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Yeast strain question

I have a number of AG kits that are in the line-up of next beers to brew. I was mostly smart as all but one of them requires the same yeast (wyeast american ale). I yeast wash and so I am still runing off of a previous purchase and have much more left. Problem is that one that I screwed up one is my favorite beer - RIS. The RIS calls for a Scottish ale wyeast. What is gonna happen taste wise and in other ways if I go ahead and run the RIS with an Amrican ale yeast instead of the Engish ale yeast.

Thanks
Barry

[quote=“Vulkin’”]I have a number of AG kits that are in the line-up of next beers to brew. I was mostly smart as all but one of them requires the same yeast (wyeast american ale). I yeast wash and so I am still runing off of a previous purchase and have much more left. Problem is that one that I screwed up one is my favorite beer - RIS. The RIS calls for a Scottish ale wyeast. What is gonna happen taste wise and in other ways if I go ahead and run the RIS with an Amrican ale yeast instead of the Engish ale yeast.

Thanks
Barry[/quote]

You’ll get a different flavor profile and attenuation… most likely. But I say go for it. You may find you like the beer even more. If not, at least you’ll learn that you prefer it with the Scottish ale yeast.

I don’t think you will see a large difference between WY1056 & WY1728 in such a large malt forward beer. Both of them ferment clean at lower temps, WY1728 has a little more ester production at warmer temps. Wyeast also recommends both strains for RIS.

Brew it with the WY1056 and don’t look back.

[quote=“Wyeast”]WY1056 American Ale
Very clean, crisp flavor characteristics with low fruitiness and mild ester production. A very versatile yeast for styles that desire dominant malt and hop character. This strain makes a wonderful “House” strain. Mild citrus notes develop with cooler 60-66°F (15-19ºC) fermentations. Normally requires filtration for bright beers.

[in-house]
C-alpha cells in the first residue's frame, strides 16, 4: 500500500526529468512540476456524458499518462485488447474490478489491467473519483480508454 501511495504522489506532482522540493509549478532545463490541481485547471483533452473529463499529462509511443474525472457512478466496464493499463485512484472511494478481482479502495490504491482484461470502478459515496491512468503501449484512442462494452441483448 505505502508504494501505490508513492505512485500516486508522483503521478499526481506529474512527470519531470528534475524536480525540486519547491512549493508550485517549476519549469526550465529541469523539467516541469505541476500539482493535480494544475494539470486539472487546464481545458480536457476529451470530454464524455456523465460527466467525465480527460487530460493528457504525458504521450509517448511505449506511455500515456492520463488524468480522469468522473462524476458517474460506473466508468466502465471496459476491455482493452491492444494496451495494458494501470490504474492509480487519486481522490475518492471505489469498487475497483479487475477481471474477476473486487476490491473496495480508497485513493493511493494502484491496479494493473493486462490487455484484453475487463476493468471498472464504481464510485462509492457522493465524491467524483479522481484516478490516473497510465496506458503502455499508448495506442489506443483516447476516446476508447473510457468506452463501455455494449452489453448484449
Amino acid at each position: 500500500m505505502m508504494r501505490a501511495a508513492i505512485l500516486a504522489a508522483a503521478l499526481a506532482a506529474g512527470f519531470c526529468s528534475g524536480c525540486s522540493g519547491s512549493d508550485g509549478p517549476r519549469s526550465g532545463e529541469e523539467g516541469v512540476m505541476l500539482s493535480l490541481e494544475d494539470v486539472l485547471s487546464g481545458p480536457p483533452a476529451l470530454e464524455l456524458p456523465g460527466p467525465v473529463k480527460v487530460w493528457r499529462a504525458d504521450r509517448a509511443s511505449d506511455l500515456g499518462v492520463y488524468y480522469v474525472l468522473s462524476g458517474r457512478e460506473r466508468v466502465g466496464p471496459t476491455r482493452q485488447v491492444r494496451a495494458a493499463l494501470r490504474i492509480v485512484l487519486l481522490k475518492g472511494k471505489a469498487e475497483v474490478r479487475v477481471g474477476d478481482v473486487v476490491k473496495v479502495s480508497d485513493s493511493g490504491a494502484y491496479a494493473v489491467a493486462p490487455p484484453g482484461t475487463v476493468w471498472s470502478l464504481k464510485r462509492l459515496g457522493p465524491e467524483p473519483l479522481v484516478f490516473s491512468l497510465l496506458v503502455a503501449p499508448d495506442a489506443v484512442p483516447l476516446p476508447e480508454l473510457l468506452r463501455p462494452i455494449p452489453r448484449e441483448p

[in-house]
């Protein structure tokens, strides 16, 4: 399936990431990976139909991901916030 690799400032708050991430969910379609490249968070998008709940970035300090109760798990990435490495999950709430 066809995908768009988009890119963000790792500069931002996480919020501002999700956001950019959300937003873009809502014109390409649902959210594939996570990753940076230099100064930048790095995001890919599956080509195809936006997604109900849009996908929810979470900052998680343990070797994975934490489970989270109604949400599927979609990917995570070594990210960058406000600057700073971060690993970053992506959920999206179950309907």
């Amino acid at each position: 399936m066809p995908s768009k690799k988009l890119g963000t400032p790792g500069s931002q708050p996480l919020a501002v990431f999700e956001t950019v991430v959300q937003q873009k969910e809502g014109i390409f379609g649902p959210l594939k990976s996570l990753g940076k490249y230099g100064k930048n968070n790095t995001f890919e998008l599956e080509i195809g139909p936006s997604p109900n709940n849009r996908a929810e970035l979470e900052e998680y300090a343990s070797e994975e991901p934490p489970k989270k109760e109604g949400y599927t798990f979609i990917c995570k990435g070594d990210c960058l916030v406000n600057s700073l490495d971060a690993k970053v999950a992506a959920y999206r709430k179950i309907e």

[/quote]

[quote=“Wyeast”]Wyeast 1728 Scottish Ale
Our Scottish ale strain is ideally suited for the strong, malty ales of Scotland. This strain is very versatile, and is often used as a “House” strain as it ferments neutral and clean. Higher fermentation temperatures will result in an increased ester profile.
[/quote]

I was willing to gamble a bit on the taste but what did have me thinking hard was the reference in the scottish yeast to it being appropriate for “strong” beers (a RIS certainly is one).

So the WY 1056 will handle the hig gravity fine then? If so I may brew the RIS weekend after next. My next is a Speckled hiefer as I have a hoard of MBC relatives coming for my oldest daughters graduation. I already have a batch of Cream ale but it may not last till then :wink: .

I kinda want to get the RIS underway before it gets any hotter and thus more effort is required to keep it cool during primary.

Barry

WY1056 will easily go to 12% ABV, no worries in a RIS

Thanks, guys. Always better to proceed with some knowlege rather than none.

Barry

I think the biggest difference you are going to see is in the attenuation.
1056 has Attenuation: 73-77%

1728 has Attenuation: 69-73%

So your stout will finish with lower F.G, and won’t as sweet/malty with the american yeast.

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